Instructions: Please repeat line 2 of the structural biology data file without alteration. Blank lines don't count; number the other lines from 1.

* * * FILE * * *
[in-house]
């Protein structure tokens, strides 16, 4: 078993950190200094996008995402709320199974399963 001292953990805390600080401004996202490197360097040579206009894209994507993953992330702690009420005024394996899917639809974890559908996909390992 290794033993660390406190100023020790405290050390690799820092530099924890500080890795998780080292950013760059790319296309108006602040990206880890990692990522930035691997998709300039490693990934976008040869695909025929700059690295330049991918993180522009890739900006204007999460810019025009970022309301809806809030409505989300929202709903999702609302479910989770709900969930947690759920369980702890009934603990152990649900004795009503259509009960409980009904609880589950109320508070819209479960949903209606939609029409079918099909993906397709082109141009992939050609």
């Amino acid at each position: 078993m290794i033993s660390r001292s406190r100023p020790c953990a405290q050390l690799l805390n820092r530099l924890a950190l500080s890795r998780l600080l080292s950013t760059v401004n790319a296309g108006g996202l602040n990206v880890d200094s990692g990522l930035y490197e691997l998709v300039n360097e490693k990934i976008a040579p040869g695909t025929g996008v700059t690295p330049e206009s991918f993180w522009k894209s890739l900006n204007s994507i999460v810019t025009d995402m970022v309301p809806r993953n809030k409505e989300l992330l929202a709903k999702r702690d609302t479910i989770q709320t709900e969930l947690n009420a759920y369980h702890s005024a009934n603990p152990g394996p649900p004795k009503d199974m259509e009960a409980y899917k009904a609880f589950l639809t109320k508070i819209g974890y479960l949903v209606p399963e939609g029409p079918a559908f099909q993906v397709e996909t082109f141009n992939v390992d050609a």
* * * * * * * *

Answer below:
């Protein structure tokens, strides 16, 4: 078993950190200094996008995402709320199974399963 001292953990805390600080401004996202490197360097040579206009894209994507993953992330702690009420005024394996899917639809974890559908996909390992 290794033993660390406190100023020790405290050390690799820092530099924890500080890795998780080292950013760059790319296309108006602040990206880890990692990522930035691997998709300039490693990934976008040869695909025929700059690295330049991918993180522009890739900006204007999460810019025009970022309301809806809030409505989300929202709903999702609302479910989770709900969930947690759920369980702890009934603990152990649900004795009503259509009960409980009904609880589950109320508070819209479960949903209606939609029409079918099909993906397709082109141009992939050609």